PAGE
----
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Computational science immersion inspires another group of high schoolers

ProCSI 2012

 This year's ProCSI students, pictured with Associate Professor Dan Negrut, Professor and Chair Roxann Engelstad, and graduate student Justin Madsen.

“My horizons have been opened up.”

Kim Vue is one of 16 high school students who spent the week of July 16 immersed in University of Wisconsin-Madison research through the Promoting the Computational Science Initiative (ProCSI), run by Mechanical Engineering Associate Professor Dan Negrut and his students. The program is designed to expose underrepresented minority high school students to computational science in an era in which researchers increasingly solve scientific and engineering problems with the help of high-powered computers. During the week, ProCSI students have hands-on access to Negrut’s Simulation Based Engineering Lab and high-capacity parallel computing setup, take lab tours, and learn from engineering faculty, graduate, and undergraduate students about career options in the field.

The students, who came from Milwaukee, Chicago, and as far away as Mableton, Georgia, spent the week experiencing campus computing—from collectively programming a simulated bowling alley in the Living Environment Laboratory’s virtual reality CAVE, housed in the Wisconsin Institutes for Discovery building, to “traveling” through the solar system and “dodging” the collapse of a 10-story tower of digital blocks. On another day, they toured graduate student Ryan Penning’s robotics lab and performed “heart surgery” with a joystick that controls a robot designed for minimally invasive catheter insertion.

Negrut, who began the program five years ago with the help of National Science Foundation funding, says he also hopes he can inspire the students to pursue college degrees. “We hope this experience will help them understand that with discipline and effort, they can be accepted here at UW or some other good college,” he says.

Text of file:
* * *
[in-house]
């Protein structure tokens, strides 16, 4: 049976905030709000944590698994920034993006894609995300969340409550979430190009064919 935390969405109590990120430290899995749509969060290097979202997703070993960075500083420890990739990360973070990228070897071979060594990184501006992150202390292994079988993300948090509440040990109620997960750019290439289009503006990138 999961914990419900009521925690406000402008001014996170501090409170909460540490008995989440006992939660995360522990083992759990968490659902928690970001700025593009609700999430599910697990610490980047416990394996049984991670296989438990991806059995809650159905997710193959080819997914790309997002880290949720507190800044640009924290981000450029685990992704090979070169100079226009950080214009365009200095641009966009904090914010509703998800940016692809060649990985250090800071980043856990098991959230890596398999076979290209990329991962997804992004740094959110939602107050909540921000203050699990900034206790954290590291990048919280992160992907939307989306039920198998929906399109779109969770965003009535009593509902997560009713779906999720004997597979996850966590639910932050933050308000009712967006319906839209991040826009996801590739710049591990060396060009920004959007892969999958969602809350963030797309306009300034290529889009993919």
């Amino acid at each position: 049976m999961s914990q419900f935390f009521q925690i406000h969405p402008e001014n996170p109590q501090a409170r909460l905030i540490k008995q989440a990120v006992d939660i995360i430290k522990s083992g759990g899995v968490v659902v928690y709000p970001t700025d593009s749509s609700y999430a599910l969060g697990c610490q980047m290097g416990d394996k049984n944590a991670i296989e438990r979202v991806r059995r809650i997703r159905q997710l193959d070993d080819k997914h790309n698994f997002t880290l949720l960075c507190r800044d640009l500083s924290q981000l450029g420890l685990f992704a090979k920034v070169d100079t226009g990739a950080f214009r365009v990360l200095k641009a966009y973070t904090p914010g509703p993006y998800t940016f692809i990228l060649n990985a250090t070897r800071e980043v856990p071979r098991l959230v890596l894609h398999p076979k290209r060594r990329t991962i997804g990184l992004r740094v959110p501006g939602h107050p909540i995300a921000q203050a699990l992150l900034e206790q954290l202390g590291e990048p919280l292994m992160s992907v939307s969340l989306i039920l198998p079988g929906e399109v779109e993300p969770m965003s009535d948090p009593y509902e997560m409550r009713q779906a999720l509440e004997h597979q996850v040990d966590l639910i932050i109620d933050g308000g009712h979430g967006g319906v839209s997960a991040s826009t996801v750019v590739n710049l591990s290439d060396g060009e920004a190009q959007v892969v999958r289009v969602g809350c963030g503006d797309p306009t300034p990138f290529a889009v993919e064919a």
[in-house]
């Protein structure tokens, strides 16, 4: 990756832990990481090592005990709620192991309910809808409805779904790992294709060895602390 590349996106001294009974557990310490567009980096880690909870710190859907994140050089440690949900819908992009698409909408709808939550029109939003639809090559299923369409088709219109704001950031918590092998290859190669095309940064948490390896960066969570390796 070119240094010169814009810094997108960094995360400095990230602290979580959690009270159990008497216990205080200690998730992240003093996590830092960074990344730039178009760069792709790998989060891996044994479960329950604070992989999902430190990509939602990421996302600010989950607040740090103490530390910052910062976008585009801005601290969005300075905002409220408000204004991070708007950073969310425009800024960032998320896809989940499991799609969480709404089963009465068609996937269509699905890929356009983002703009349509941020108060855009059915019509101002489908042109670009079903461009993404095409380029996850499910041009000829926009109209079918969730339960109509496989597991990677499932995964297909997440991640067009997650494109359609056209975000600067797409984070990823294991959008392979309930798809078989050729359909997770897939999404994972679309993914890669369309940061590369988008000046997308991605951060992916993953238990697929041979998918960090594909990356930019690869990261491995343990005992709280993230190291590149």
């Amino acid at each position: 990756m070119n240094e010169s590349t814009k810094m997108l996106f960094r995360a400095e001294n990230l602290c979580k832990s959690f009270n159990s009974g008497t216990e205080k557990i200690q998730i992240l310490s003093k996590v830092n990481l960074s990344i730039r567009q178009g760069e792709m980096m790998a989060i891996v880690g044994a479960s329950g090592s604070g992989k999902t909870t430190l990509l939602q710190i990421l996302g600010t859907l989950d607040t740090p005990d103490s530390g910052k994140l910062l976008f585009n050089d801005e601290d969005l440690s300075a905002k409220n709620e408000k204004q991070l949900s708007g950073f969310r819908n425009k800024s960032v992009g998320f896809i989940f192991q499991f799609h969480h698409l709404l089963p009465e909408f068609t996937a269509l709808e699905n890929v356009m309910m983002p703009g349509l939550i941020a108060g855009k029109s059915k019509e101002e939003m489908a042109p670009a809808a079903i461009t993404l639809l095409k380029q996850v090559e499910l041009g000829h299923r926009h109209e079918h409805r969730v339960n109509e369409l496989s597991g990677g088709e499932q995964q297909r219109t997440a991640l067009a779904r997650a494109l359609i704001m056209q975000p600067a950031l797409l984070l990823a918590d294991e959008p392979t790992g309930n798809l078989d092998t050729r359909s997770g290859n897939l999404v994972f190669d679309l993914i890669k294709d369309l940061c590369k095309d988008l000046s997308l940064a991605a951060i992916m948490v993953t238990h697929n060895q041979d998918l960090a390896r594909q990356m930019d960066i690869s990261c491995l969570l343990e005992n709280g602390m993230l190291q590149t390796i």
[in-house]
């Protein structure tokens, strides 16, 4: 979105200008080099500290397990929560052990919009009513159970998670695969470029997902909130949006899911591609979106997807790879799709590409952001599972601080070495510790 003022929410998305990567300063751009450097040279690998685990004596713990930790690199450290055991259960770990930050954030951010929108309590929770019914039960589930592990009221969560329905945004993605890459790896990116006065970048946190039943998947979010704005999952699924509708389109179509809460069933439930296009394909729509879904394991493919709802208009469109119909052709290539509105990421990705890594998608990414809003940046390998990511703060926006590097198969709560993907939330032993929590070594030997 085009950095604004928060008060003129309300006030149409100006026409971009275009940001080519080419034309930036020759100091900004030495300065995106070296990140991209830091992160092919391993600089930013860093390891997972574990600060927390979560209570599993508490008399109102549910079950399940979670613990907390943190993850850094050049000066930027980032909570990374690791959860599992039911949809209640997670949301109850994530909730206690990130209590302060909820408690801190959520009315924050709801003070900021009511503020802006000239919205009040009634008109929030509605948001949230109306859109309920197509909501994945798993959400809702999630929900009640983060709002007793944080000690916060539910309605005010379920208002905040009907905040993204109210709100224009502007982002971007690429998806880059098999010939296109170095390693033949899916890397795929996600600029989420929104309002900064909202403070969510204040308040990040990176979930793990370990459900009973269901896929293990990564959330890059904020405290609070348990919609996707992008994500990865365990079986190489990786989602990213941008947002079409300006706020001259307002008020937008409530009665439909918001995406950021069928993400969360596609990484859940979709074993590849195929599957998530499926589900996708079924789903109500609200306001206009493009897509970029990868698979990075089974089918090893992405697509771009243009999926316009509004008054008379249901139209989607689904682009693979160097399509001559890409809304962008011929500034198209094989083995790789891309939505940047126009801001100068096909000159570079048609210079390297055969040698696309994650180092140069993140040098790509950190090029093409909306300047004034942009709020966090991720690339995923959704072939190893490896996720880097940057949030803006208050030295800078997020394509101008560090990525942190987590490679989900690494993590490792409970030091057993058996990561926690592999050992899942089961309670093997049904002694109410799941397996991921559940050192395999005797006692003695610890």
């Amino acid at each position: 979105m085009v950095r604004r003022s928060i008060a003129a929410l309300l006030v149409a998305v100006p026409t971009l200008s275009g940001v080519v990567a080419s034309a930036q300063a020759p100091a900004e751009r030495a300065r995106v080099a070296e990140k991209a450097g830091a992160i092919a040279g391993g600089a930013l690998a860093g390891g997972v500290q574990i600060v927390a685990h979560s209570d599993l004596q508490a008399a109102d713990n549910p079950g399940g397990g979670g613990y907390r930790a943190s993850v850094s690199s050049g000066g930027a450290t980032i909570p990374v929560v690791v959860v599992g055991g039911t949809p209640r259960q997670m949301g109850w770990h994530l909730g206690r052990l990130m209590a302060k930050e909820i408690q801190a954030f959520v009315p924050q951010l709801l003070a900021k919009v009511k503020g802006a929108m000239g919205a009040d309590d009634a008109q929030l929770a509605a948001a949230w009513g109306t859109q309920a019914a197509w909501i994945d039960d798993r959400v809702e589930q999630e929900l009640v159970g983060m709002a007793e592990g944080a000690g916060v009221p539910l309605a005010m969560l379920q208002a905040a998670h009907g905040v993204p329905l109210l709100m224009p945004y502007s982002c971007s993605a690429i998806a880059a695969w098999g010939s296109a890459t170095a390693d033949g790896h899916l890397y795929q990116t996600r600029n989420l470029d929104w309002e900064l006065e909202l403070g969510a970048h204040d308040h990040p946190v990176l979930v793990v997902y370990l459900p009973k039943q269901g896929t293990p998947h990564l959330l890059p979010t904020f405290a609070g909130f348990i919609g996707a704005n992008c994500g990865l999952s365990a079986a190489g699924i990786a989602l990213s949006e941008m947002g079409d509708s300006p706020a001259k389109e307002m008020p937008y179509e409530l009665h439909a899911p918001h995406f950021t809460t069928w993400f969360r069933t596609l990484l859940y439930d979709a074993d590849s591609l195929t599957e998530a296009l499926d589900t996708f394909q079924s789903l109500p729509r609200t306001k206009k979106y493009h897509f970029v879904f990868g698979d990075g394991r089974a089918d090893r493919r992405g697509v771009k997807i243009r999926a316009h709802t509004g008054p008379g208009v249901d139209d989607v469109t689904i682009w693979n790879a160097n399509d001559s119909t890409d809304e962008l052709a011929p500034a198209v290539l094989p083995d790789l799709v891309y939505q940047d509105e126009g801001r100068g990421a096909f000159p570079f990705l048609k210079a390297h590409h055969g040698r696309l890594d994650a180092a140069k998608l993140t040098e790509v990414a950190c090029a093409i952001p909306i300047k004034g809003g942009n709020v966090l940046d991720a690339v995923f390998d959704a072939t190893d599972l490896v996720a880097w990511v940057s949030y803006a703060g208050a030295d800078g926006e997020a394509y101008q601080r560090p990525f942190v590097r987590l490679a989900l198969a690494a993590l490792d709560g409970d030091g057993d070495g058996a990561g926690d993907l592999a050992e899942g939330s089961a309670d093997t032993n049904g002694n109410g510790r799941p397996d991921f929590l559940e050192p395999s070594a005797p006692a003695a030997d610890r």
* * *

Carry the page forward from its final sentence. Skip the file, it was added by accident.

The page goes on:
He says that in addition to that benefit, the students who leave the program can help raise the bar and inspire peers in their communities. “We see this as a small way in which we can promote the ideals enshrined in our beloved Wisconsin Idea,” he says.

Ivan Colmeres, a senior from Green Bay, was inspired by the heart surgery simulation, and said he might want to get involved in robotics. Another student, Pierre McCauley from Carbondale, Illinois, says he’s interested in electrical engineering, now that he’s seen how it can improve how people live. And Pierre’s brother Denzel says that talking to engineers and engineering students opened up his eyes to new possible careers.

“I felt connected to the real jobs and work engineers can do,” he says.

Kim Vue, from Sheboygan, says she had previously felt intimidated by engineering as a field, and had thought it was too hard. Not anymore: “Engineering is not impossible,” she says. “It’s possible for people who work really, really hard.”

Christie Taylor